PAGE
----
Xavante Education Fund - 19.4

The Xavante education fund seeks to assist individual Xavante who aspire to earn advanced degrees that directly benefit the Xavante and decrease their dependence on outsiders. The Fund currently supports Mr. Lino Tsere' ubudzi Moritu in his efforts to become a nurse practitioner.

Today, some 6,000 Xavante live on six reserves in the state of Mato Grosso, Brazil. Medical attention is deficient in most areas and in many reserves it is nonexistent. Salesian missionaries offer elementary education in two reserves. Lino will be one of a very small number of Xavante to complete a secondary education in Brazilian schools and the first to receive advanced training in Western medicine. Lino's education will enable him to combine knowledge of western style health care with his respect for Xavante traditional knowledge and healing.

Since the early 1980s, Lino has been interested in learning more about Western biomedicine so that he will be in a position to assess the advantages and disadvantages of Western medicine and compare these with traditional healing methods. During the 1980s, Lino attempted to complete his secondary education. His efforts were, however, repeatedly disrupted because of his dependence on the Brazilian Indian Foundation (FUNAI), which relocated him from city to city and caused him to work long hours that conflicted with his classes. Despite the fact that Lino is now the father of three small children and his studies require him to spend the majority of his time in a city hundreds of miles from his community, Lino is dedicated to his dream of providing health care to his people.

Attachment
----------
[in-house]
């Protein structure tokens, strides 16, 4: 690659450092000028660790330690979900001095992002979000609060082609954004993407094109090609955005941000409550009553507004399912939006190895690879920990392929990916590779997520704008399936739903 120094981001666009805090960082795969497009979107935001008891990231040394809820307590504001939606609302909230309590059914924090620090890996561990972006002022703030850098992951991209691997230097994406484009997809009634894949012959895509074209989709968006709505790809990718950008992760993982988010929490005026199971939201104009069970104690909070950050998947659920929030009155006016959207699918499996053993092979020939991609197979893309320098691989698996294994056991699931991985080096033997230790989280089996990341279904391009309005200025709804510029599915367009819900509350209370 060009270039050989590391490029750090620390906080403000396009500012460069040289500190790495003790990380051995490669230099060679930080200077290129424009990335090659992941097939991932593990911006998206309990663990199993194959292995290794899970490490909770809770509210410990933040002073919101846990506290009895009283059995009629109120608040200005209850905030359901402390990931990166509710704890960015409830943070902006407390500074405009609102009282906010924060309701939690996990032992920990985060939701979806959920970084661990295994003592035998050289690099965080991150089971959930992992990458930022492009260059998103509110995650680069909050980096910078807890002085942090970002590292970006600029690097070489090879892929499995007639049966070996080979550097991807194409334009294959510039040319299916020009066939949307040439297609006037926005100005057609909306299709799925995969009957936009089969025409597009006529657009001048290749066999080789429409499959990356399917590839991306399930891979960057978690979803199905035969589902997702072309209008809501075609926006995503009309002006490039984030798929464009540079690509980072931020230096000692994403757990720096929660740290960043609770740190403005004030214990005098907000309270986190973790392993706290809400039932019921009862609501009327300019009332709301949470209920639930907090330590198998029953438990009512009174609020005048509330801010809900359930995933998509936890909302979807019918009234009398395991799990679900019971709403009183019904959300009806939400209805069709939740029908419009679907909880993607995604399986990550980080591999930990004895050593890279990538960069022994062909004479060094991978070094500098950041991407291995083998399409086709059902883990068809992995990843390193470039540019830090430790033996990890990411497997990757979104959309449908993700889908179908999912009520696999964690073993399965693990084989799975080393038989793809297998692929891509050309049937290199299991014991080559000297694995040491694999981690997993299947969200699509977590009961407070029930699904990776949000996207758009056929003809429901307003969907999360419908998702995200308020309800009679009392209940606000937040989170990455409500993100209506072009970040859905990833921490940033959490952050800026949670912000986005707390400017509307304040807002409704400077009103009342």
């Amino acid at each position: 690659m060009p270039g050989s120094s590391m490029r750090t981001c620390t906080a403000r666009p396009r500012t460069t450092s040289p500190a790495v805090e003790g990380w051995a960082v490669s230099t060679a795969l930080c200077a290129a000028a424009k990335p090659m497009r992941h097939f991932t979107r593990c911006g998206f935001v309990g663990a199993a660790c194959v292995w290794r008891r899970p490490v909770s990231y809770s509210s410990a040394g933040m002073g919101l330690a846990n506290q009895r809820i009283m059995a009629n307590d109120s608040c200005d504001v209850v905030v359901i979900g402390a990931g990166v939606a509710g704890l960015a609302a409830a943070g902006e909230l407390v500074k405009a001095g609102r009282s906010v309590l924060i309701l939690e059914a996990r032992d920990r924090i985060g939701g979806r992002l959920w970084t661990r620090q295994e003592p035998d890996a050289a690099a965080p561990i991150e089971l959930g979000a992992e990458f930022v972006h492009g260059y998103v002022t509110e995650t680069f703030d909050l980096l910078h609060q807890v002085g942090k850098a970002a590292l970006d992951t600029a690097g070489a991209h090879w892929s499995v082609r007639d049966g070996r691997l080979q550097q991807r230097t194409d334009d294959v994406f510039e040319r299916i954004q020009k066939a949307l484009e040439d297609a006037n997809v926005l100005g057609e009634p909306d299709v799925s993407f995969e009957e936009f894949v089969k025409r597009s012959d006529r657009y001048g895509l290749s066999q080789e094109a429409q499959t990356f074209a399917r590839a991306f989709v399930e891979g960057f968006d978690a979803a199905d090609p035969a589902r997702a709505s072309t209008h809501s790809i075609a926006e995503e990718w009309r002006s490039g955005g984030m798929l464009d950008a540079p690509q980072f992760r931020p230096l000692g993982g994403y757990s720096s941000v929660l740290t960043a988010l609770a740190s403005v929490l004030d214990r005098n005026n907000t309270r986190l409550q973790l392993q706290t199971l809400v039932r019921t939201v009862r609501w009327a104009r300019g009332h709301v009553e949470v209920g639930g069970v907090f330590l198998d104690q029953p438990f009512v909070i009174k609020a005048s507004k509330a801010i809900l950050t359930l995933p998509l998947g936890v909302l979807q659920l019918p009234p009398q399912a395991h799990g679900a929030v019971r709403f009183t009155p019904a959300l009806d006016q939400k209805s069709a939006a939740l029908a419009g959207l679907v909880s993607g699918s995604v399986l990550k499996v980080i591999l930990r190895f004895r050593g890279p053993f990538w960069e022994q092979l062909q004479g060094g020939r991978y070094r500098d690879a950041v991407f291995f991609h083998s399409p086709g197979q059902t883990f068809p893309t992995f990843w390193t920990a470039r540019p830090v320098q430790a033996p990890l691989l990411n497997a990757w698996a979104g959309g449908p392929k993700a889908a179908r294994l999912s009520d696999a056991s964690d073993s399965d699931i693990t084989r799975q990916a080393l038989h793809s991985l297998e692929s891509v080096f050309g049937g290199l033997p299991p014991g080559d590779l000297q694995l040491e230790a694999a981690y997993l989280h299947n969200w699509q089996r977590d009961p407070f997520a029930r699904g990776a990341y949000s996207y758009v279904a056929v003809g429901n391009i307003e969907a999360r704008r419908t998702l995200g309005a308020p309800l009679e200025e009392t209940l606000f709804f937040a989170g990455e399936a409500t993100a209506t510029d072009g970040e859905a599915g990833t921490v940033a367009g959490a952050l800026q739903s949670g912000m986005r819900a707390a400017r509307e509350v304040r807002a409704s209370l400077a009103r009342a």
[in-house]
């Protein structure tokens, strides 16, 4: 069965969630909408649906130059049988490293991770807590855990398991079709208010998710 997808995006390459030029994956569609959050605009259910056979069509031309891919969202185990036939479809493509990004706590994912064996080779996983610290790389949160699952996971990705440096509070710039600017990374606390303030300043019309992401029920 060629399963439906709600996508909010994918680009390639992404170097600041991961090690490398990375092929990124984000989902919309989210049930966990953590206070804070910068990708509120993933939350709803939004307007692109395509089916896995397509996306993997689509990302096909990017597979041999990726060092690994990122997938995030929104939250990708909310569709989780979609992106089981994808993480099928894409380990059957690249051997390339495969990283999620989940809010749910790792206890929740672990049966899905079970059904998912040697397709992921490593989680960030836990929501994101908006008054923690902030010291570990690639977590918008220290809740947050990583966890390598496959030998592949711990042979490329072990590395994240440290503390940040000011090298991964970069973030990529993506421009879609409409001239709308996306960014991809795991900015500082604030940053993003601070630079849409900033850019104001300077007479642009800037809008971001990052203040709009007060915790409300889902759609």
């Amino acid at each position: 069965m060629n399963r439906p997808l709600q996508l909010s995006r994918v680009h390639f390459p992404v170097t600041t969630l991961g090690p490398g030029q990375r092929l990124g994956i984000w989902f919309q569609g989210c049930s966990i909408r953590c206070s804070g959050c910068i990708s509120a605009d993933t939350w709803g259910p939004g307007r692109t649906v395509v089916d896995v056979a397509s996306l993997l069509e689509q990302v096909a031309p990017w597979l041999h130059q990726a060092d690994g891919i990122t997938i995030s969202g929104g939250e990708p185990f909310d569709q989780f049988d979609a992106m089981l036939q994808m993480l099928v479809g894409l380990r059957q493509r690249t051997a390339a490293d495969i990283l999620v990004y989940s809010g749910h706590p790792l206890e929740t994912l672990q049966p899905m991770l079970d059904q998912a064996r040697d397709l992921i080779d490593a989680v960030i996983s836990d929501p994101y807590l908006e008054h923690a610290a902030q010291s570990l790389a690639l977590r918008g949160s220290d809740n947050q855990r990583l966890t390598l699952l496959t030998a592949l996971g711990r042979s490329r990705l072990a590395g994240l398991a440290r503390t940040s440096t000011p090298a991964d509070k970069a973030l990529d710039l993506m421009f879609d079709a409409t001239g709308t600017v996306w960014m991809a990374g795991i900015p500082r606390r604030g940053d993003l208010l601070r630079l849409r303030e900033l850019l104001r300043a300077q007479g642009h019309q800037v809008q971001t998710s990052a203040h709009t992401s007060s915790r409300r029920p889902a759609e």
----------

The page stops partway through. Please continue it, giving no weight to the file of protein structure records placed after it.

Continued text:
The Xavante Education Fund aims to provide Lino with financial independence so that he may devote himself to uninterrupted study. At the present time, Lino is completing his secondary degree in Goiânia, Goias. When he finishes he will begin a five-year post graduate program of nurse practitioner training. With funding from the Xavante Education Fund Lino's training will contribute to Xavante efforts to empower themselves by decreasing dependence on outside providers of Western health care. For more information, please contact: Laura Graham, Assistant Professor, Dept. of Anthropology, University of Iowa, Iowa City, IA 52242-1322. Article copyright Cultural Survival, Inc.

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